A Russian spy ship in Cuba was spotted docked in Havana just as U.S. negotiations begin for resuming diplomatic relations with the government of Fidel Castro.
In a related report by the Inquisitr, when reports claimed that “Fidel Castro” died they technically were true, but unfortunately social media caused a lot confusion since these reports were all about a different Castro.
The Viktor Leonov CCB-175 is reportedly a Russian spy ship that is outfitted with “high-tech electronic” intelligence gathering equipment. This past April, the Russian warship was spotted along the U.S. east coast gathering information on the United States nuclear missile submarine base at Kings Bay, Georgia, and several other American military facilities. There have also been allegations of a Russian submarine spying near Sweden and Scotland, but all efforts to find the elusive submarine have thus so far failed.
In this case, the Russian spy ship docked in Havana is operating in plain sight.
“It may have a secret mission, but they’re certainly not trying to hide the ship’s presence,” CNN’s Patrick Oppman reported.
“It glided into Havana early this morning in full view of everyone to see.”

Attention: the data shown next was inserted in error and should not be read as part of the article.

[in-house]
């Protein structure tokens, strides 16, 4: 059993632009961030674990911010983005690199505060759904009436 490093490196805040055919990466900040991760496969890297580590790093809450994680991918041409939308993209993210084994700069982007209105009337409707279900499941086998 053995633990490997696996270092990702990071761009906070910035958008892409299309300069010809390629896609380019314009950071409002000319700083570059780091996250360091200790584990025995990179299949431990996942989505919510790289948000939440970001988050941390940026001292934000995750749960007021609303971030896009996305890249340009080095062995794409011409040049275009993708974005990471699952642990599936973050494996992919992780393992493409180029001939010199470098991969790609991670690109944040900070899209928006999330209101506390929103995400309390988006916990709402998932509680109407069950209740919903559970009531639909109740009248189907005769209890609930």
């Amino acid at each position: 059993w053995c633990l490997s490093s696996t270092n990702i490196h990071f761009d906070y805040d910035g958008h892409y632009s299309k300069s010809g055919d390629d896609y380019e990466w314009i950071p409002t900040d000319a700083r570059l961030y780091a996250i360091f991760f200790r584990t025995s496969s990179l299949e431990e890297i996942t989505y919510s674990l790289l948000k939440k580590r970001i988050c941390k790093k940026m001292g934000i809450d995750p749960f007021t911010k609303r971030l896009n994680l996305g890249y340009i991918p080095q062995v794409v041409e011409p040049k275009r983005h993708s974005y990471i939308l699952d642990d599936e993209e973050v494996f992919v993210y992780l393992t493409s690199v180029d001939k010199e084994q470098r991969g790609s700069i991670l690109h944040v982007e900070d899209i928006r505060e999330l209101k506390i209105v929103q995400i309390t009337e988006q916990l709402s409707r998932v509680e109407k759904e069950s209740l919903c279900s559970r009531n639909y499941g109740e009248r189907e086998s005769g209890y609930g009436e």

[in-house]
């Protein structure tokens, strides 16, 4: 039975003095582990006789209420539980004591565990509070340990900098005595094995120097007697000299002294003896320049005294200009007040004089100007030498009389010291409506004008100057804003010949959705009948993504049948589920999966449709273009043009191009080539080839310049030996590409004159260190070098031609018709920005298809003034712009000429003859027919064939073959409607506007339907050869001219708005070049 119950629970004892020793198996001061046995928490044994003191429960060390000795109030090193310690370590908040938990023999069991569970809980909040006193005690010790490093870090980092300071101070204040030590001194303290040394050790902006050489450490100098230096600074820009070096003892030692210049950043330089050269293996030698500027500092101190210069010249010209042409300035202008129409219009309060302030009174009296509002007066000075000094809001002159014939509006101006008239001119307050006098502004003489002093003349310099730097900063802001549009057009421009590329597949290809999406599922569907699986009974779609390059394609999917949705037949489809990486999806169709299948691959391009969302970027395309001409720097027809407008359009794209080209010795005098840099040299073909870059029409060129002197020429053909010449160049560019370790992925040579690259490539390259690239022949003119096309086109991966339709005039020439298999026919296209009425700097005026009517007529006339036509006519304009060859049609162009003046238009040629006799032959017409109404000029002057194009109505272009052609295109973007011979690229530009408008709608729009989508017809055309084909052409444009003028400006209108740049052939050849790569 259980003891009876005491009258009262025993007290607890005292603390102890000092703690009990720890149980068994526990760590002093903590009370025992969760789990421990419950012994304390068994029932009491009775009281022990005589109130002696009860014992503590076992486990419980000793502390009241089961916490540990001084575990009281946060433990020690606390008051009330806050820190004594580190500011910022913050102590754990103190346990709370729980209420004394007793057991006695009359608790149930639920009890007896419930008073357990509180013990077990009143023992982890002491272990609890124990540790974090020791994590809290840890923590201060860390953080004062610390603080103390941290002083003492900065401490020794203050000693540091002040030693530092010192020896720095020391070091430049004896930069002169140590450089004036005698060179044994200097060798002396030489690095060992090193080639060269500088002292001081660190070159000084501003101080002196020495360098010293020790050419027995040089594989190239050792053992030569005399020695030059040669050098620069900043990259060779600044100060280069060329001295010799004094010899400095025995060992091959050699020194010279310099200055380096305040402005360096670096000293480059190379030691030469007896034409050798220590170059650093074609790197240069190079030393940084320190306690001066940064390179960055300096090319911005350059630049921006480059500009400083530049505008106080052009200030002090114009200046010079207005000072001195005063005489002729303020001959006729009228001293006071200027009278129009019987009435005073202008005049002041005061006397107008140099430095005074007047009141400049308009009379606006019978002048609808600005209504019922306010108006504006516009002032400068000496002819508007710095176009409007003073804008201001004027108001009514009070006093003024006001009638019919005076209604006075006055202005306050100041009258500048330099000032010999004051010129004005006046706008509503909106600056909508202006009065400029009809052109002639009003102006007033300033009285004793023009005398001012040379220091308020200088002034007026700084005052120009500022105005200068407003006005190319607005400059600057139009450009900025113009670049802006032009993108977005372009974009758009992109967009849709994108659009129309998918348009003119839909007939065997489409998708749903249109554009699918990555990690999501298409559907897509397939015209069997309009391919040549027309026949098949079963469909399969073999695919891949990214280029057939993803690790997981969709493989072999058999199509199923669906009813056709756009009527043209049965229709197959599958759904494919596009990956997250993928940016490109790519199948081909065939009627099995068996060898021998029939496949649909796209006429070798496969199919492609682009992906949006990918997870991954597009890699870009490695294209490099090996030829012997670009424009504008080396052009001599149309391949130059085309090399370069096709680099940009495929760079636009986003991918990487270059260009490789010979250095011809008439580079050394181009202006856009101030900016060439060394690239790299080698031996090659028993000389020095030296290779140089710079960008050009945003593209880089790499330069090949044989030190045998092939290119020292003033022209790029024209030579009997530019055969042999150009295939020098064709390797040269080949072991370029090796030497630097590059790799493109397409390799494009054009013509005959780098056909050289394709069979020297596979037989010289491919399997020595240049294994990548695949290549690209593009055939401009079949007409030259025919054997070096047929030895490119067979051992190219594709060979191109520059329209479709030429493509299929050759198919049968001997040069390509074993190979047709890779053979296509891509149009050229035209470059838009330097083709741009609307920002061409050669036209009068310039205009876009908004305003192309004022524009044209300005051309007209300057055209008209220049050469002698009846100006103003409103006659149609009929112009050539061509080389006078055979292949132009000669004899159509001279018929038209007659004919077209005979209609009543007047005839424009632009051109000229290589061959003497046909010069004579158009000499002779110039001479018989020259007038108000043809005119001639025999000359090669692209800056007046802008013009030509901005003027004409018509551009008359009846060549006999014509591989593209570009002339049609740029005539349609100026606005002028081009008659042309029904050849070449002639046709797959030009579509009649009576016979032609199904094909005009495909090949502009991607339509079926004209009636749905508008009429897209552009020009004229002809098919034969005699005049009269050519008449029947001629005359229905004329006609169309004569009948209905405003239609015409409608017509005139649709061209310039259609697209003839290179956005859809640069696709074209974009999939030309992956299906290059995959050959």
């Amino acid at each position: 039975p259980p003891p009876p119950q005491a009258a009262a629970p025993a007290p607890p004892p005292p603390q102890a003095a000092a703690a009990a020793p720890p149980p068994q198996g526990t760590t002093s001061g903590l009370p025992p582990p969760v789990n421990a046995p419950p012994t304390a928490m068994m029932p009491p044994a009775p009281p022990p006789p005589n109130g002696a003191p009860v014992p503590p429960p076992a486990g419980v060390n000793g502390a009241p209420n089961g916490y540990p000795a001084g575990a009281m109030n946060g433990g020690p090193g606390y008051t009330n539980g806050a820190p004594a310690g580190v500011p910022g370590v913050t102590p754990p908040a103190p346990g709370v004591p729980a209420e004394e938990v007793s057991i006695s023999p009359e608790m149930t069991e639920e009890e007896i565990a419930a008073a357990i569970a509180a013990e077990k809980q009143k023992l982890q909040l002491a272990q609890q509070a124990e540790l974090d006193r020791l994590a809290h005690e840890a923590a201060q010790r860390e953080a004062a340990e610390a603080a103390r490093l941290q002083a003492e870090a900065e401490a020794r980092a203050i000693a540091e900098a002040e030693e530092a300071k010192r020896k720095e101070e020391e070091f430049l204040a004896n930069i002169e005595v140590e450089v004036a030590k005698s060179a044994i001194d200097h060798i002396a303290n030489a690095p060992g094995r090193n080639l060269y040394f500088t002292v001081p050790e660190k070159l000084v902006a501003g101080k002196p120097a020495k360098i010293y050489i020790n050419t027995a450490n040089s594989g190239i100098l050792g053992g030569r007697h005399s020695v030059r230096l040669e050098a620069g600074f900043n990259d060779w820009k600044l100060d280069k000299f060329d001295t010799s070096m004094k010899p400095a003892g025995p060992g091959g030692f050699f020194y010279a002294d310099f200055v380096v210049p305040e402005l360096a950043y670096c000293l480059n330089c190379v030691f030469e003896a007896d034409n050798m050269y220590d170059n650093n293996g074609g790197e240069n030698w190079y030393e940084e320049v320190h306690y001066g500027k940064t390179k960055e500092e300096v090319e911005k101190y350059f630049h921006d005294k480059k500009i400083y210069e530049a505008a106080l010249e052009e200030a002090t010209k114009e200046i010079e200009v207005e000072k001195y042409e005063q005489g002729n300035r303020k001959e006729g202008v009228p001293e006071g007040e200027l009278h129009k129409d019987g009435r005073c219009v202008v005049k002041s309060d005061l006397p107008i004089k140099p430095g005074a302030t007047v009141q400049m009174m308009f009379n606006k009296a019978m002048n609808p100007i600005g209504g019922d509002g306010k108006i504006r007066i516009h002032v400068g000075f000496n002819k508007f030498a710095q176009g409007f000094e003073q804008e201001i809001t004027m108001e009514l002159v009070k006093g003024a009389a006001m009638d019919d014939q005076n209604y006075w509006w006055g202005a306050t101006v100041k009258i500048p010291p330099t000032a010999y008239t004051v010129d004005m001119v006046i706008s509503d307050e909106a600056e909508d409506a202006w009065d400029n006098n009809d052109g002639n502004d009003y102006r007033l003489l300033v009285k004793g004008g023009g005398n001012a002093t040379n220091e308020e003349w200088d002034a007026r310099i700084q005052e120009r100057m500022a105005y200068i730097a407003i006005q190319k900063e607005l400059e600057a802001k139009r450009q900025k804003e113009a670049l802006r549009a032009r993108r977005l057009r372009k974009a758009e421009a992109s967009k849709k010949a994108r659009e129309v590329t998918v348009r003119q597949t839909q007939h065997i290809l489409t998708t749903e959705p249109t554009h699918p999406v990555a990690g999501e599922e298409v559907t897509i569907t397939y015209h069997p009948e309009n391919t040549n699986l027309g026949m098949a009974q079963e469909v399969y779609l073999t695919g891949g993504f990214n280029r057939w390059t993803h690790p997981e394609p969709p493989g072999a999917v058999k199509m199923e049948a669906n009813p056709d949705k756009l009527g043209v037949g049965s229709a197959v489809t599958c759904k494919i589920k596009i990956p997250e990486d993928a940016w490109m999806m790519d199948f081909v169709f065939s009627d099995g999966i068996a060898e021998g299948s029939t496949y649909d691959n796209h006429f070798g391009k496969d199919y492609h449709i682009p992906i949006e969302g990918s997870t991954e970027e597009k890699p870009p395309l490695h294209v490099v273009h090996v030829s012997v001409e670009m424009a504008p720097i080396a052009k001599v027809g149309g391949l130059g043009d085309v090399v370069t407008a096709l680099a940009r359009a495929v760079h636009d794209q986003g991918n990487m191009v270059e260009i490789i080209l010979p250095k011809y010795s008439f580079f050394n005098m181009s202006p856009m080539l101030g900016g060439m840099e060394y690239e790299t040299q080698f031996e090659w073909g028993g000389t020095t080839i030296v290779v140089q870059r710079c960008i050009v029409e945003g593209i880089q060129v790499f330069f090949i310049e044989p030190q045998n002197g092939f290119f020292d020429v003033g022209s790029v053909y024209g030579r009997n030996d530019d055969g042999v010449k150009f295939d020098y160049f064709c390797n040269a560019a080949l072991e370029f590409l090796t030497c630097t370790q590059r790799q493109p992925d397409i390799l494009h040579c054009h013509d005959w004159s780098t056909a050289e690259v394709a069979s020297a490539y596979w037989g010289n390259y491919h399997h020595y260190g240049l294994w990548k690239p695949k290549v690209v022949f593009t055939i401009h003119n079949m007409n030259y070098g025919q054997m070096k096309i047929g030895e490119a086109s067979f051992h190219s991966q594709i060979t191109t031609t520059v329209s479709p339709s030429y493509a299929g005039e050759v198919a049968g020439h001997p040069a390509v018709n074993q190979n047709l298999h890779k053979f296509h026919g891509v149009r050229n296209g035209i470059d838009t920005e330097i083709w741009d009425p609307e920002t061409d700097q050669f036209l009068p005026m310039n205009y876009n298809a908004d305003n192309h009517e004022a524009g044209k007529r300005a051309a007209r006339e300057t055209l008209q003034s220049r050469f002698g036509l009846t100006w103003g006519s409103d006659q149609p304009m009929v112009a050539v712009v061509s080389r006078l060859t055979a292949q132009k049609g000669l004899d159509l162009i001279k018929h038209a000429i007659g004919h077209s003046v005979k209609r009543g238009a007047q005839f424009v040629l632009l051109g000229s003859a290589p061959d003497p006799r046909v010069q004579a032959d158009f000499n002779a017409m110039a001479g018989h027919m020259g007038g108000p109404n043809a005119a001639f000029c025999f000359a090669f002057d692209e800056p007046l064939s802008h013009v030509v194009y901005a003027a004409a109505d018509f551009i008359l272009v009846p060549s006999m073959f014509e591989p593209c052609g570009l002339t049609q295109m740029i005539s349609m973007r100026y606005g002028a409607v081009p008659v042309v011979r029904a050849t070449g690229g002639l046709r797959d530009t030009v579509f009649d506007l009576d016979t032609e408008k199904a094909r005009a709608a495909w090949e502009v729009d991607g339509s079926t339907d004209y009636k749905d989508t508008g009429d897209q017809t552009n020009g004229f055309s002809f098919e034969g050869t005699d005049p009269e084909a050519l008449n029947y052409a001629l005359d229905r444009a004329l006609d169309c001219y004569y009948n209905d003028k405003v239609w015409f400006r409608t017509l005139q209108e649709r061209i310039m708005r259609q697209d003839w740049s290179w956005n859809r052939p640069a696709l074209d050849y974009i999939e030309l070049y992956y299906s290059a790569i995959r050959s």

The Russian warship is moored to a pier where cruise ships often dock, although Cuban authorities did not announce the presence of Russia. The previous two visits in February and March of last year were similarly unannounced.
U.S. officials are already downplaying the presence of the Russian warship in Cuba, even though it happens to coincide with the historic U.S.-Cuba diplomatic talks. United States diplomat Roberta Jacobson for Latin America will lead the visit to Cuba, set for January 21 and 22. The presence of the Russian spy ship might raise an eyebrow or two, but it is also perfectly legal.
“It’s not unprecedented. It’s not unusual. It’s not alarming,” a defense official told AFP.
The presence of a Russian spy ship in Cuba may also become quite common over time. This past summer, Russia and Cuba agreed to reopen the signals intelligence base in Lourdes, Cuba, which had previously been shut down due to financial issues. According to Vyacheslav Trubnikov, a former head of Russia’s foreign intelligence service, this spy base will be as important to Russia as it was for the Soviet Union.
“Lourdes gave the Soviet Union eyes in the whole of the western hemisphere,” Trubnikov said, according to Business Insider.
“For Russia, which is fighting for its lawful rights and place in the international community, it would be no less valuable than for the USSR.”
On Monday, Kremlin defense minister Sergei Shoigu also announced their desire to build Russian bases in Venezuela and Nicaragua, in addition to Cuba and other countries.